The effects of Apple's
Clearly, the shockwaves from the Apple/Samsung battle are resonating in Silicon Valley and beyond. Late on Friday, a jury in San Jose, Calif., awarded Apple $1.05 billion in the high-profile case, ruling that Samsung had infringed six of Apple's patents.
While Apple basks in its courtroom triumph, however, Samsung has described the ruling as "a loss for the American consumer."
Here's a list of the big winners and losers in the case.
Apple, obviously, has gained the most from the court's ruling, bolstering its standing in the increasingly aggressive world of tech patents. "We believe this is a huge victory for Apple," noted Peter Misek, an analyst at Jefferies, in a note released on Monday. "This is positive for Apple, but would expect a settlement following an unsuccessful appeal by Samsung."
Apple will undoubtedly see the verdict as slowing Samsung's phenomenal rise in the smartphone market. During the second quarter, Samsung's global smartphone market share was 32.6%, up from 17% in the prior year's quarter, according to tech research firm IDC. Apple, the No. 2 smartphone player, had 16.9% of the market, down from 18.8% in the prior year's quarter, although actual units shipped increased 27.5% year over year.
Samsung's unit shipments, however, climbed a massive 172.8% year-over-year.
Brian White, an analyst at Topeka Capital Markets, said the case boosts Apple's reputation for stretching the technology envelope.
"We believe this verdict enhances the Apple brand as 'the innovator' in the smartphone and tablet markets at the expense of Samsung electronics that some will now view as the 'imitator,' while also providing a strong disincentive for future 'copying' of Apple products," said White.
The result bodes particularly well ahead of Apple's rumored launch of its next-generation products, according to Michael Walkley, an analyst at Canaccord Genuity.
"Apple has an even stronger competitive market position ahead of its iPhone 5 and other anticipated product launches," he wrote, in a note. "We believe Apple is well positioned for very strong fiscal 2013 sales and earnings growth driven by new product introductions, including the recent refresh of the MacBook Air and Pro series, an LTE iPhone 5, iPad Mini, and potentially Apple TV in fiscal 2013."
Set against this backdrop, Apple shares rose 2.11% to $677.24 on Monday.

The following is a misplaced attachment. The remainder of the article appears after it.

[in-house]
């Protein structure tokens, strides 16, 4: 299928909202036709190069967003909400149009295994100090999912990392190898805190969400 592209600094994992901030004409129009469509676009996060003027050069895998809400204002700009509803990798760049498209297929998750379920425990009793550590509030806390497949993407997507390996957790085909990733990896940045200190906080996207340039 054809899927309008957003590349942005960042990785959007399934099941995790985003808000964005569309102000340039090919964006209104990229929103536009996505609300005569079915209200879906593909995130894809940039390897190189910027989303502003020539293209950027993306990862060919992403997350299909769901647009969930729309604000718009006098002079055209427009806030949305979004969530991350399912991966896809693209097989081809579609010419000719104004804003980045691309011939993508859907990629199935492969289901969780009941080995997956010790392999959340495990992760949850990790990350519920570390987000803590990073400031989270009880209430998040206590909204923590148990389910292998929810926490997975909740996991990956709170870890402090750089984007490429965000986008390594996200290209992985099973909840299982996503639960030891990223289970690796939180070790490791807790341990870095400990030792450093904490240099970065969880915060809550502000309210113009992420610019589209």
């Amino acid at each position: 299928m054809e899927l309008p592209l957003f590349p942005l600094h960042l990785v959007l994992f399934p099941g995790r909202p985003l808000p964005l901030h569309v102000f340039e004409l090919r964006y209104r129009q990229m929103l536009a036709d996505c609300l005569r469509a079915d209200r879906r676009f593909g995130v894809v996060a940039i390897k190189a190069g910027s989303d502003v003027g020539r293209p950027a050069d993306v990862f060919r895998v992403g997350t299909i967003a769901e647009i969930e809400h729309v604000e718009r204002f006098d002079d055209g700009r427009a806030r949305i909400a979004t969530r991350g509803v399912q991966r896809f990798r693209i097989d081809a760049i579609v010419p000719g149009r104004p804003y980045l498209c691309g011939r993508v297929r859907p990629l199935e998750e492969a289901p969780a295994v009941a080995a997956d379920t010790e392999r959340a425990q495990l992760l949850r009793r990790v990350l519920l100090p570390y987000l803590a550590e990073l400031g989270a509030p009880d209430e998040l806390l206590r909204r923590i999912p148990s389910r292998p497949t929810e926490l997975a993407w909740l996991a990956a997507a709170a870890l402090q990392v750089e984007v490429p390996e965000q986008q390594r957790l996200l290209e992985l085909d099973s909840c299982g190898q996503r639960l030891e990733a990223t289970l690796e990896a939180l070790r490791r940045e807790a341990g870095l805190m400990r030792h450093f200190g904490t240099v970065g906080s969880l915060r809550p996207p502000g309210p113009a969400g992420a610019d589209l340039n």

It's not just Apple, though, that stands to gain from the court's decision.
"We see the verdict as positive for Qualcomm (QCOM)
Qualcomm shares, however, dipped 0.02% to $64.42 on Monday.
The wireless chip maker's baseband technology, which is found in Apple's iPhone, essentially functions like an antenna for smartphones.
Shah also sees the latest development in the Apple/Samsung fight as a plus for another chip maker, Nvidia (NVDA)
There have recently been rumors that T-Mobile will launch an HTC One X+ smartphone. HTC unveiled its original One X, its first with Nvidia, at the Mobile World Congress event earlier this year. The One X is powered by the chip specialist's Tegra 3 mobile processor.
Nvidia shares dipped 0.75% to $14.49 on Monday.
An HTC spokeswoman said the company does not comment on rumors and speculation. T-Mobile also declined to comment.
Samsung, obviously, is left licking its wounds, with speculation mounting about the long-term impact of the jury's decision. Canaccord Genuity's Walkley notes that a hearing has been set for September 20 to consider a ban on US sales of Samsung devices, including its Galaxy 10.1 tablet and a number of smartphones.
"While a ban would likely increase Apple's leading smartphone share in the US market, we believe this verdict could lead to Samsung also delaying near-term product launches as it attempts to design around Apple's patents," he wrote. "We also believe other Android OEMs (Original Equipment Manufacturers) such as HTC, Sony
Neither Sony nor LG, has yet responded to TheStreet's request for comment on this story. Sony shares slipped 0.26% to $11.68 on Monday.
"We believe the Apple-Samsung patent verdict out Friday night after the close is a negative for the Android ecosystem as it likely puts more pressure on Android OEMs to clearly differentiate devices and it suggests the courts may be willing to tightly enforce software and design patents in the future," added JPMorgan's Doug Anmuth.
Samsung, for its part, struck a defiant tone following the court's verdict, vowing to continue its patent struggles with Apple. "This is not the final word in this case or in battles being waged in courts and tribunals around the world, some of which have already rejected many of Apple's claims," explained a spokeswoman, in an email to TheStreet. "Samsung will continue to innovate and offer choices for the consumer."
Friday's result, of course, could also have major implications for Google (GOOG)
Charlie Wolf, an analyst at Needham & Co., noted that three of Apple's iPhone and iPad software patents were deemed valid.
"The bad news for Android licensees is that the three patents represent but a handful of the patents in Apple's arsenal," he wrote. "We anticipate Apple will assert many of these reportedly even more powerful patents in future cases against Android licensees."
"Google will be forced [
Shares of Google, which has not yet responded to TheStreet's request for comment on this story, were down 1.37% to $669.34 on Monday.
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